Volatility Can Be Valuable for Long-term Investors
The second quarter of 2018 was largely a continuation of the first quarter with the spotlight on political headlines and increased volatility in the markets. While volatility doesn’t necessarily feel good, it can be quite valuable for the long-term, patient investor. Capital Group (Manager of American Funds) recently wrote a piece laying out the benefits of patient investors taking advantage of market opportunities in a diversified portfolio. (Excerpts below)
“After a long, calm period of relatively strong returns, global equity markets gave way to a jarring bout of volatility earlier this year. Recently, the trade dispute between China and the United States has roiled markets. The turmoil has served as a reminder that markets can and will change, and that a measured, long-term approach to investing is paramount in today’s environment.
Overdue and not entirely unwelcome: That’s one way to look at the correction in the S&P 500 earlier this year. Although swift declines can be unsettling, they have long been part of the investment environment.
“We were overdue for some kind of correction,” portfolio manager Tim Armour says. “I am not overly concerned about this pullback. Markets do better over the long term when they experience corrections periodically; they can’t go up all the time.”
Armour acknowledges that swift and dramatic change can take a toll on investors. When markets falter, some may be inclined to reduce their exposure to equities. Yet the chart below shows that periods of turmoil and steep market declines have subsequently proven to be among the best times to invest.
The chart shows that since 1949 there have been nine periods of 20%-or-greater declines in the S&P 500. And while the average 33% decline of these cycles can be painful to endure, missing out on part of the average bull market’s 268% return could be even worse. The fact that bear markets have had a relatively short duration (14 months on average), also makes it unlikely that trying to time the market will prove rewarding in the long run.
“I think the most important thing is to keep a long-term orientation,” Armour says. “Trying to figure out what the market’s are going to do today or even next week is an impossible task and one that I don’t think is helpful to creating long-term wealth.”
Bonds play important roles in a portfolio
Volatility also reinforces the value of diversification, and the role of bonds, says Mike Gitlin, head of fixed income. “Investors need to stay balanced in their equity and fixed income weightings in their portfolios, especially during times like this. It’s important that investors focus on the four primary roles of fixed income in a balanced portfolio: diversification from equities, income, inflation protection and capital preservation.”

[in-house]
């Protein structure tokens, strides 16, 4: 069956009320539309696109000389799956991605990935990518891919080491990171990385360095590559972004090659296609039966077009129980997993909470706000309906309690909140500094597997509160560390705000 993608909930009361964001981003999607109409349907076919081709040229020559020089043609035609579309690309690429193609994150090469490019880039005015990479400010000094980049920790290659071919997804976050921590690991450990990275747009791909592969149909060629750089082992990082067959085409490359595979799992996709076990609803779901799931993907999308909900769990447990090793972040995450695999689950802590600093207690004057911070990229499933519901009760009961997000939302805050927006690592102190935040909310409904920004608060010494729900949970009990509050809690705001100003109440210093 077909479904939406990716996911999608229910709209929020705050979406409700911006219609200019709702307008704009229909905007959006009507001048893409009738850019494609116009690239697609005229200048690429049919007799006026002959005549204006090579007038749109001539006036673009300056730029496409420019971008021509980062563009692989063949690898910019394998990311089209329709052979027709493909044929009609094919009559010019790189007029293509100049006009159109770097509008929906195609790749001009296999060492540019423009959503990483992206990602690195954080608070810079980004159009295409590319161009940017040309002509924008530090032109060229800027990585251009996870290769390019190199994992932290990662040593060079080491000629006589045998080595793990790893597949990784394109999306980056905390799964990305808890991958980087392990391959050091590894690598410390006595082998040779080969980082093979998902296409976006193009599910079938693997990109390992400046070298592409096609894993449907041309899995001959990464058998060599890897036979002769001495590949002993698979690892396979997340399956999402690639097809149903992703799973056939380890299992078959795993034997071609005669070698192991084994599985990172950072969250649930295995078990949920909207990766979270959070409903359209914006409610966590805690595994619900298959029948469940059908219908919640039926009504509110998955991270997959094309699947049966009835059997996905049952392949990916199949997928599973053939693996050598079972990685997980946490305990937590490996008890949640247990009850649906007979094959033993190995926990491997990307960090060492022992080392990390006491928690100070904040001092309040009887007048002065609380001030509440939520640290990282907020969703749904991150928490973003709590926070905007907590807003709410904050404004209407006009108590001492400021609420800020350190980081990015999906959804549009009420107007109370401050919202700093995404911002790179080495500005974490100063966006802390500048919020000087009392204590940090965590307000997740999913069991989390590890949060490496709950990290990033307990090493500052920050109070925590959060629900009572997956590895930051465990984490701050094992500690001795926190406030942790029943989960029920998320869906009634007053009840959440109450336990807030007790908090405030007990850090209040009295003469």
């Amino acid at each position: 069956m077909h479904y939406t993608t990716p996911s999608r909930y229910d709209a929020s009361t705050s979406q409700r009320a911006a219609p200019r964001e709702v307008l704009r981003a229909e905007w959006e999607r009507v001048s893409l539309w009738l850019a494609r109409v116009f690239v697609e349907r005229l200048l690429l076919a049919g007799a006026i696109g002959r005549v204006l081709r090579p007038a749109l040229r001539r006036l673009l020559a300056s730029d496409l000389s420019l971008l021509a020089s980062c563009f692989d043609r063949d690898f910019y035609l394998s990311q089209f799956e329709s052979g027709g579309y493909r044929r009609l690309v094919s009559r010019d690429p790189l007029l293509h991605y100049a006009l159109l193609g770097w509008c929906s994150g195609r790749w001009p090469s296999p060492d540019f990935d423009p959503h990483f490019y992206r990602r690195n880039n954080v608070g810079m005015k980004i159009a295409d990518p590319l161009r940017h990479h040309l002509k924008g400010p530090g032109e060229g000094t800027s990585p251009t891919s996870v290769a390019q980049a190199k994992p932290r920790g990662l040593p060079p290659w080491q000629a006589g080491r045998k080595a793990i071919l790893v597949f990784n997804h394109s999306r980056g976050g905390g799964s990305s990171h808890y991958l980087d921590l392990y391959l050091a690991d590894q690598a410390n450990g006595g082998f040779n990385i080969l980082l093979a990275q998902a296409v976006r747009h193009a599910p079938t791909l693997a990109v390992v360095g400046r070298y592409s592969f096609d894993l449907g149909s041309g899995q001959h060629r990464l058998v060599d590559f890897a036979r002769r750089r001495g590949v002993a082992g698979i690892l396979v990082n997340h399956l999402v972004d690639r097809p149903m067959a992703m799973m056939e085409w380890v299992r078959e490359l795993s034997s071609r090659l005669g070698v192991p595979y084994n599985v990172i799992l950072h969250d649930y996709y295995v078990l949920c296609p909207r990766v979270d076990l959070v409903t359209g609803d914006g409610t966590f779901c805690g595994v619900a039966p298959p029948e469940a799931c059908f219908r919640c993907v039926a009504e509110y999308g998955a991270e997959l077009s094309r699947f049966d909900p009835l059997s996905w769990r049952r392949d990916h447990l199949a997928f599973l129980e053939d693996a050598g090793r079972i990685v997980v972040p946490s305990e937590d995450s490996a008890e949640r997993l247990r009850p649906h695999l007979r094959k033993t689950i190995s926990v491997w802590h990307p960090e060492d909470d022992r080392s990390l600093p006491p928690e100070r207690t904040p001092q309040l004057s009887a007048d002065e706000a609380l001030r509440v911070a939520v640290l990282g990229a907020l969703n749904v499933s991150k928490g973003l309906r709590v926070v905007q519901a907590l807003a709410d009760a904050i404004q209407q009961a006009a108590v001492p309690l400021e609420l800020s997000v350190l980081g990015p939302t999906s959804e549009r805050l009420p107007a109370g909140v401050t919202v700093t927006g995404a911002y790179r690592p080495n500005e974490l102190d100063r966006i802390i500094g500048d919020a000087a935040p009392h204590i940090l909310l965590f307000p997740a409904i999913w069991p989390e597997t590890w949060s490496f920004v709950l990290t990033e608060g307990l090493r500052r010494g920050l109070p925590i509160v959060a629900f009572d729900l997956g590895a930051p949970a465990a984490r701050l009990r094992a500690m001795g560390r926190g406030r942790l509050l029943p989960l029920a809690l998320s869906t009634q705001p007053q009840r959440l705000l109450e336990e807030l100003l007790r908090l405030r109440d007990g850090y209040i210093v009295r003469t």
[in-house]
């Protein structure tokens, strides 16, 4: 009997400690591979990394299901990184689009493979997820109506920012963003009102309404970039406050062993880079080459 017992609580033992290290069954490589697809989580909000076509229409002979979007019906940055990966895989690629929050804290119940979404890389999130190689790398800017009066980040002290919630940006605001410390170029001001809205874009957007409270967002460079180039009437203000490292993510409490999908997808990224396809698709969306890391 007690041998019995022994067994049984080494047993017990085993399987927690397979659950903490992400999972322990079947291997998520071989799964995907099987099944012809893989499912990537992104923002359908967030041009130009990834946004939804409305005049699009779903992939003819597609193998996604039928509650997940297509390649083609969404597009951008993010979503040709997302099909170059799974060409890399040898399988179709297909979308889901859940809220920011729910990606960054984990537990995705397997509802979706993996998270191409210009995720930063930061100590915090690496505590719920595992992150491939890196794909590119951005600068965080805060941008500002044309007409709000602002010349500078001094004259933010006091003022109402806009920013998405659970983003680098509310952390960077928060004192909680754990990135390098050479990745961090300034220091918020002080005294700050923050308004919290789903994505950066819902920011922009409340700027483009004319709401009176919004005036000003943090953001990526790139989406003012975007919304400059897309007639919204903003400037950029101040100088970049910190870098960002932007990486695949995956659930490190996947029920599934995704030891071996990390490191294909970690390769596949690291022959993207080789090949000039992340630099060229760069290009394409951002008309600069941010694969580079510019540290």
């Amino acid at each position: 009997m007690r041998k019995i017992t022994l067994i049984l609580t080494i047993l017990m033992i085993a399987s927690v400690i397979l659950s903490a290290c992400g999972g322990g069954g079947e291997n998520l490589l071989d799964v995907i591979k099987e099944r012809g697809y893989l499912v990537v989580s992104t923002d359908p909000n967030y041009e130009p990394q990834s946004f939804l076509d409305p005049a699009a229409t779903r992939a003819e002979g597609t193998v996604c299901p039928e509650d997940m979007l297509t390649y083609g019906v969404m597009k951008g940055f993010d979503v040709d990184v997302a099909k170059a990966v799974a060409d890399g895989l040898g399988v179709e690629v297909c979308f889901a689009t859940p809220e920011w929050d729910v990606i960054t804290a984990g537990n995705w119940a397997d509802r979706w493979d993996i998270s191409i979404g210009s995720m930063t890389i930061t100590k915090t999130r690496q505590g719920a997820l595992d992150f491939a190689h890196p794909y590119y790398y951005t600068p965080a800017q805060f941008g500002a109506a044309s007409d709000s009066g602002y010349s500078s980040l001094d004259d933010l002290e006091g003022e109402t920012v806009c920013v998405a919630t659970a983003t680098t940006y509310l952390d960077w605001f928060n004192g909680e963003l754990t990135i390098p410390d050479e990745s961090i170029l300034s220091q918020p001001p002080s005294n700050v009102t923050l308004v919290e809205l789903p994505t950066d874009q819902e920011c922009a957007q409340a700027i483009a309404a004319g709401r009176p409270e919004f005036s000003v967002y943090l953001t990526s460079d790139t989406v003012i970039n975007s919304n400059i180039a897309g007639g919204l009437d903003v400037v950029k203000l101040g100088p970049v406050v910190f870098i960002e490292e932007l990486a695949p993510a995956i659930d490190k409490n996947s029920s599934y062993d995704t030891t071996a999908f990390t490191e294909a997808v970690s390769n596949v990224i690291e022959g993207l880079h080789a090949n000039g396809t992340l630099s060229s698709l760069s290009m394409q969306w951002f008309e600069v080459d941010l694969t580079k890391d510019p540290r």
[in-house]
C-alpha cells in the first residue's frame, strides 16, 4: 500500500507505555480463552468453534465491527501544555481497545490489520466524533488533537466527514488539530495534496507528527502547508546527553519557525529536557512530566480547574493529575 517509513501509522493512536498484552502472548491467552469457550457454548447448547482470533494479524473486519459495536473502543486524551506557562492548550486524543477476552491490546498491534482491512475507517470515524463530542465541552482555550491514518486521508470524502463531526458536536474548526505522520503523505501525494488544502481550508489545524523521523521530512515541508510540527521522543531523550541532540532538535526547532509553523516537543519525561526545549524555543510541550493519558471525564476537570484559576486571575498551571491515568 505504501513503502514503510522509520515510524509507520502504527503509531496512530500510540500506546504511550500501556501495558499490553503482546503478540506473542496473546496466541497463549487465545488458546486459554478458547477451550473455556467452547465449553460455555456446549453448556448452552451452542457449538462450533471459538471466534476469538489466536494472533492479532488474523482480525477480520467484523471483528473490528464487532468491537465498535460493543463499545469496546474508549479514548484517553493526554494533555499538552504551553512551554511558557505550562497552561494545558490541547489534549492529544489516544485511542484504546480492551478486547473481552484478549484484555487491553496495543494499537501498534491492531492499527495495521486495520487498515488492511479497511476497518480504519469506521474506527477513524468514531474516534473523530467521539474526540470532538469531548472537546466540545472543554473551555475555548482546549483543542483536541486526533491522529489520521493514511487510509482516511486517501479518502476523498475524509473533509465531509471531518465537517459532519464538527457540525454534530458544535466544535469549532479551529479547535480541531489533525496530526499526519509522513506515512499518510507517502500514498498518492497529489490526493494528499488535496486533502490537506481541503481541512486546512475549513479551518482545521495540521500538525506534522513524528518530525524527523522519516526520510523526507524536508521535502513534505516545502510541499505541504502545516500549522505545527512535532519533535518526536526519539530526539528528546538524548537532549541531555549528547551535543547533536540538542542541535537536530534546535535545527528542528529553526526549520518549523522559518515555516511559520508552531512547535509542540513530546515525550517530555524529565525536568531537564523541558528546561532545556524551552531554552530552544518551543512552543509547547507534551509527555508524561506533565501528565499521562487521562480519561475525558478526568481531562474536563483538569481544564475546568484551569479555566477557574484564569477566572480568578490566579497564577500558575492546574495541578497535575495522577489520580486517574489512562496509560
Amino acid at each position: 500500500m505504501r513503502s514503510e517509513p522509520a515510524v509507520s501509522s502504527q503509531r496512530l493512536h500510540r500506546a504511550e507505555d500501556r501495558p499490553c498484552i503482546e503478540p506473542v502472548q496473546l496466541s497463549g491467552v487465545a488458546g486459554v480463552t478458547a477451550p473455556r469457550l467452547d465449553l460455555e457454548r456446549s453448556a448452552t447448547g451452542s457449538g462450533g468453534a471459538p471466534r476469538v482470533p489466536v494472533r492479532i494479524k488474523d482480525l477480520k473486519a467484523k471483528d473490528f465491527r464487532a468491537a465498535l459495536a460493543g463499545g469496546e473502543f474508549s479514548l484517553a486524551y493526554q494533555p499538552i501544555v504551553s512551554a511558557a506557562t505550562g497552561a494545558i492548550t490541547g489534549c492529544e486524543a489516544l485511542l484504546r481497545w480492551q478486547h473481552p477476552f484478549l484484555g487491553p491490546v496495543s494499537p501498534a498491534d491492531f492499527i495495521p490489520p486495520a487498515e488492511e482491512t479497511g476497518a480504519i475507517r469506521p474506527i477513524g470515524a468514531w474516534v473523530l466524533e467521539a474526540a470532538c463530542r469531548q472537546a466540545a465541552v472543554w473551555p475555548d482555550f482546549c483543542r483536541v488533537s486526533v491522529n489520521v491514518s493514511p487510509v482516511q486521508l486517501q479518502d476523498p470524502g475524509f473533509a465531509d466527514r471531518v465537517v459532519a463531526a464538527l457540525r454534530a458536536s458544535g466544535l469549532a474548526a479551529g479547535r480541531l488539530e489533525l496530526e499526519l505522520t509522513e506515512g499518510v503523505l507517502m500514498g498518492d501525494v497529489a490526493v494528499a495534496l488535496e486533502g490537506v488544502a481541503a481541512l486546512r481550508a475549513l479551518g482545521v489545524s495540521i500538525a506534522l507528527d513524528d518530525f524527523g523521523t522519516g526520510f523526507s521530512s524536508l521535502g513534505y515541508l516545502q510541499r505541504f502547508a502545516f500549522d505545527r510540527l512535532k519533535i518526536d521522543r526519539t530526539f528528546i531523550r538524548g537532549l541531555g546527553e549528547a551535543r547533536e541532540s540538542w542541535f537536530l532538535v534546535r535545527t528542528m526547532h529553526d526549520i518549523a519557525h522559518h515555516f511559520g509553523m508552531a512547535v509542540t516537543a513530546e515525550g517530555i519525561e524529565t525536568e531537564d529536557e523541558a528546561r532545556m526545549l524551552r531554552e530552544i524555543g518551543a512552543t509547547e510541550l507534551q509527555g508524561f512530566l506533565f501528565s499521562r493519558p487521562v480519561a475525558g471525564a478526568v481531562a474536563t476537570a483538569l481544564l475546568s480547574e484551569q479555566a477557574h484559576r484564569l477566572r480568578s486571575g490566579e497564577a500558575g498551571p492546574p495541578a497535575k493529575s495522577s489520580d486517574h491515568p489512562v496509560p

When equities are volatile, bonds have typically provided balance to a portfolio. The chart below shows that in market declines of at least 15% during the past three decades, bonds have provided relatively significant positive returns. That’s one of the reasons to invest in bonds, even in a rising rate environment.
Armour says the most important thing to do during periods of volatility may be one of the hardest. “You have to contain your emotions. It’s not easy to do on the way up, and it’s not easy to do on the way down, but it is your enemy in terms of creating wealth over time. Sticking with the fundamentals, employing good asset allocation and maintaining a balanced portfolio with a long-term horizon is the best approach.”
During the past several years, Armour says, the world’s equity markets have demonstrated a very low level of volatility. The environment may now be changing. Volatility could be returning to more normal levels, which can actually represent an opportunity for long-term investors with a systematic investing plan. A plan of regular investing can take the emotion out of investing and reduce the temptation to time the market. Of course, regular investing does not ensure a profit or protect against losses. Investors should consider their willingness to keep investing when share prices are declining.
Indeed, as the chart below shows, the S&P 500 has had intra-year declines every year for the last 20 years. But while the market has its declines, it also goes up. Overall, the market has gone up 16 out of 20 calendar years since 1997. As a result, a hypothetical initial investment of $10,000 in the stock market, as represented by the S&P 500, would have grown to an ending value of more than $40,000 as of December 31, 2017.”
Important Note: This material is for informational purposes only and is not intended to serve as a substitute for personalized investment advice or as a recommendation or solicitation of any particular security, strategy or investment product. The opinions expressed herein are those of the named advisors at the time written. Actual economic or market events may turn out differently than as presented. © 2018 Madison Wealth Management